caught a contagious fever, which was raging at that time at Vitebsk, and
died in a few hours. This event so distressed the general that he soon
departed this world, with the only consolation, that Procureur Botwinko,
a married but childless man, would adopt his daughter. This promise was
actually fulfilled, and the little orphan was taken from Madame
Strognof, and established under the procureur's roof. Her parents'
property, consisting of a carriage, horses, jewelry, and no small sum of
ready money, was also taken possession of by Botwinko in quality of
guardian to the little orphan.

As the girl, whom they called "Sophie," grew up, she became very
engaging, and was kindly treated by Mr. and Madame Botwinko. She never
lost an opportunity, when any visitors were in the procureur's house, of
praising her protectors for their kindness to her; and this, connected
with other circumstances, contributed to the promotion of Mr. Botwinko,
who obtained the more profitable situation of procureur-general at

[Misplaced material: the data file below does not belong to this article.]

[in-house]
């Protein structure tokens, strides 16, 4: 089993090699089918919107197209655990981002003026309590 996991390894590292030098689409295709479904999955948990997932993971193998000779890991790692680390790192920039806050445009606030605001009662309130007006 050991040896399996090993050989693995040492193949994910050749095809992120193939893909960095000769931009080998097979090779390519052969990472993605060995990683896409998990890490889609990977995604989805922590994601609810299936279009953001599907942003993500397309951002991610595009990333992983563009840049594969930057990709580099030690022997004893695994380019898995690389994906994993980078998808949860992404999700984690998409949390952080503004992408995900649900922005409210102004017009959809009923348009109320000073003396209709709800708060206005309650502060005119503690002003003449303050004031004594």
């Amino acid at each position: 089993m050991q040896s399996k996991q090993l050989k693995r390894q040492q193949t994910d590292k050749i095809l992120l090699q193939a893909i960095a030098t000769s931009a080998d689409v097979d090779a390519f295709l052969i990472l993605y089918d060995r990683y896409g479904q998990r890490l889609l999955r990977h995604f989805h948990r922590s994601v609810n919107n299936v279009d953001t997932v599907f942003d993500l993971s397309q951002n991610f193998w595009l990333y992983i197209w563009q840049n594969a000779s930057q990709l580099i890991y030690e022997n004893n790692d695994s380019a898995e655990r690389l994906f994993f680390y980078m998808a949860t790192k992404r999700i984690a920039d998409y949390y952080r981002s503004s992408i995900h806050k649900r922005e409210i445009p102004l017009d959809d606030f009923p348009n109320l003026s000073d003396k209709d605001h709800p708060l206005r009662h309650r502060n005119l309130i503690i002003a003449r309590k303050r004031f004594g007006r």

Vilna, the capital of Lithuania.

Removal from their old connections, and from those who knew all the
circumstances of little Sophie's history, produced a change in the
treatment of the new procureur-general and his wife toward the child.
Their kindness rapidly diminished. Sophie was not allowed to appear in
the drawing-rooms, in their new residence at Vilna. They incessantly
found fault with her; and, ultimately, she was not only sent to the
kitchen under the control of the cook, but, on the census of the
population being taken, in 1816, her name was inscribed on the books as
that of a serf.

As the poor girl grew up she became used to the duties imposed upon
her. Associating constantly with the servants, they considered her their
equal, and taunted her when, relying on her infantine recollections, she
laid claim to noble descent, by calling her in derision "Mademoiselle
French General." She knew full well that she was entitled to better
treatment, and that, in the absence of paternal authority, she had the
right of disposing of herself according to her own will. A strong
inducement to alter her condition was presented in the person of a young
clerk in a government office, whose duty sometimes brought him with
papers to the procureur for signature. While Botwinko was engaged with
his breakfast and the perusal of the papers, this clerk was sometimes
kept dangling for hours in the ante-chamber. After a time, these hours
were agreeably spent in the society of Sophie, to whom he eventually
made a proposal of marriage. She consented, but, unwilling to leave her